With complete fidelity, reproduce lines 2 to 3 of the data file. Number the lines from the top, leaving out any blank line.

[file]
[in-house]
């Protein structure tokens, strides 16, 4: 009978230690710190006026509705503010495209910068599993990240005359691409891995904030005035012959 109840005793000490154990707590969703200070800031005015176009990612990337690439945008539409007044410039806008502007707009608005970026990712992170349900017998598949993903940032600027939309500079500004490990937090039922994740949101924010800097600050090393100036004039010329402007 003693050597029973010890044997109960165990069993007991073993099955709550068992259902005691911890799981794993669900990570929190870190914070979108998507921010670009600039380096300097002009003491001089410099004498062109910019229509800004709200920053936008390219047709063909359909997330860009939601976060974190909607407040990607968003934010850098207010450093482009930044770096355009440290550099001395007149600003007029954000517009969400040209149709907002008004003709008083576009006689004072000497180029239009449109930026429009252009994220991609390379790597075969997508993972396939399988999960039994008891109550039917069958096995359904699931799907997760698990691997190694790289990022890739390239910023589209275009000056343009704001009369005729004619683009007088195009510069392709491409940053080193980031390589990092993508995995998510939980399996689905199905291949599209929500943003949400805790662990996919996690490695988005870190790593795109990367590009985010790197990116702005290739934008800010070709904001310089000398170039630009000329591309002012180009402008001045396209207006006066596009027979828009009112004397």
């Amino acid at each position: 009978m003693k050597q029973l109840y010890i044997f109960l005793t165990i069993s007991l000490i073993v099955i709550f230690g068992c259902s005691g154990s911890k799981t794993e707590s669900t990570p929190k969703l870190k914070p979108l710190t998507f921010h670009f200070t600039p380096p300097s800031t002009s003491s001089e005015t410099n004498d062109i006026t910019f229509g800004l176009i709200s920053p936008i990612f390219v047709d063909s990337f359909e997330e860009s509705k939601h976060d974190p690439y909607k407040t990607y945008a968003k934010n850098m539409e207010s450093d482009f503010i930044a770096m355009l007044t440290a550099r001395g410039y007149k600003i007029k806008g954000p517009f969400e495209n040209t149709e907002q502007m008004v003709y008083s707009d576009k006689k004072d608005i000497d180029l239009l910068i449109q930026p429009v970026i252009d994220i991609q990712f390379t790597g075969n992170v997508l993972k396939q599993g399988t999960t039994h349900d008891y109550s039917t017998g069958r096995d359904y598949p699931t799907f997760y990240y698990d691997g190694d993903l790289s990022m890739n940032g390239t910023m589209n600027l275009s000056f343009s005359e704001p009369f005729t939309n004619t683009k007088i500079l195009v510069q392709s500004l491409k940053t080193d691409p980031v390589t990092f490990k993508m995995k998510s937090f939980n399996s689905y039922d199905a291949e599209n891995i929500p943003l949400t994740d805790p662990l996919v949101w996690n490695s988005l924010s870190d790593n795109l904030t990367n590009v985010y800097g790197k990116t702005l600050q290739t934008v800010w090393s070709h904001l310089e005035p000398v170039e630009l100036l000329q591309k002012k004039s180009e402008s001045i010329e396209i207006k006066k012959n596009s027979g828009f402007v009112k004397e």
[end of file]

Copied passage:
């Protein structure tokens, strides 16, 4: 009978230690710190006026509705503010495209910068599993990240005359691409891995904030005035012959 109840005793000490154990707590969703200070800031005015176009990612990337690439945008539409007044410039806008502007707009608005970026990712992170349900017998598949993903940032600027939309500079500004490990937090039922994740949101924010800097600050090393100036004039010329402007 003693050597029973010890044997109960165990069993007991073993099955709550068992259902005691911890799981794993669900990570929190870190914070979108998507921010670009600039380096300097002009003491001089410099004498062109910019229509800004709200920053936008390219047709063909359909997330860009939601976060974190909607407040990607968003934010850098207010450093482009930044770096355009440290550099001395007149600003007029954000517009969400040209149709907002008004003709008083576009006689004072000497180029239009449109930026429009252009994220991609390379790597075969997508993972396939399988999960039994008891109550039917069958096995359904699931799907997760698990691997190694790289990022890739390239910023589209275009000056343009704001009369005729004619683009007088195009510069392709491409940053080193980031390589990092993508995995998510939980399996689905199905291949599209929500943003949400805790662990996919996690490695988005870190790593795109990367590009985010790197990116702005290739934008800010070709904001310089000398170039630009000329591309002012180009402008001045396209207006006066596009027979828009009112004397």
């Amino acid at each position: 009978m003693k050597q029973l109840y010890i044997f109960l005793t165990i069993s007991l000490i073993v099955i709550f230690g068992c259902s005691g154990s911890k799981t794993e707590s669900t990570p929190k969703l870190k914070p979108l710190t998507f921010h670009f200070t600039p380096p300097s800031t002009s003491s001089e005015t410099n004498d062109i006026t910019f229509g800004l176009i709200s920053p936008i990612f390219v047709d063909s990337f359909e997330e860009s509705k939601h976060d974190p690439y909607k407040t990607y945008a968003k934010n850098m539409e207010s450093d482009f503010i930044a770096m355009l007044t440290a550099r001395g410039y007149k600003i007029k806008g954000p517009f969400e495209n040209t149709e907002q502007m008004v003709y008083s707009d576009k006689k004072d608005i000497d180029l239009l910068i449109q930026p429009v970026i252009d994220i991609q990712f390379t790597g075969n992170v997508l993972k396939q599993g399988t999960t039994h349900d008891y109550s039917t017998g069958r096995d359904y598949p699931t799907f997760y990240y698990d691997g190694d993903l790289s990022m890739n940032g390239t910023m589209n600027l275009s000056f343009s005359e704001p009369f005729t939309n004619t683009k007088i500079l195009v510069q392709s500004l491409k940053t080193d691409p980031v390589t990092f490990k993508m995995k998510s937090f939980n399996s689905y039922d199905a291949e599209n891995i929500p943003l949400t994740d805790p662990l996919v949101w996690n490695s988005l924010s870190d790593n795109l904030t990367n590009v985010y800097g790197k990116t702005l600050q290739t934008v800010w090393s070709h904001l310089e005035p000398v170039e630009l100036l000329q591309k002012k004039s180009e402008s001045i010329e396209i207006k006066k012959n596009s027979g828009f402007v009112k004397e």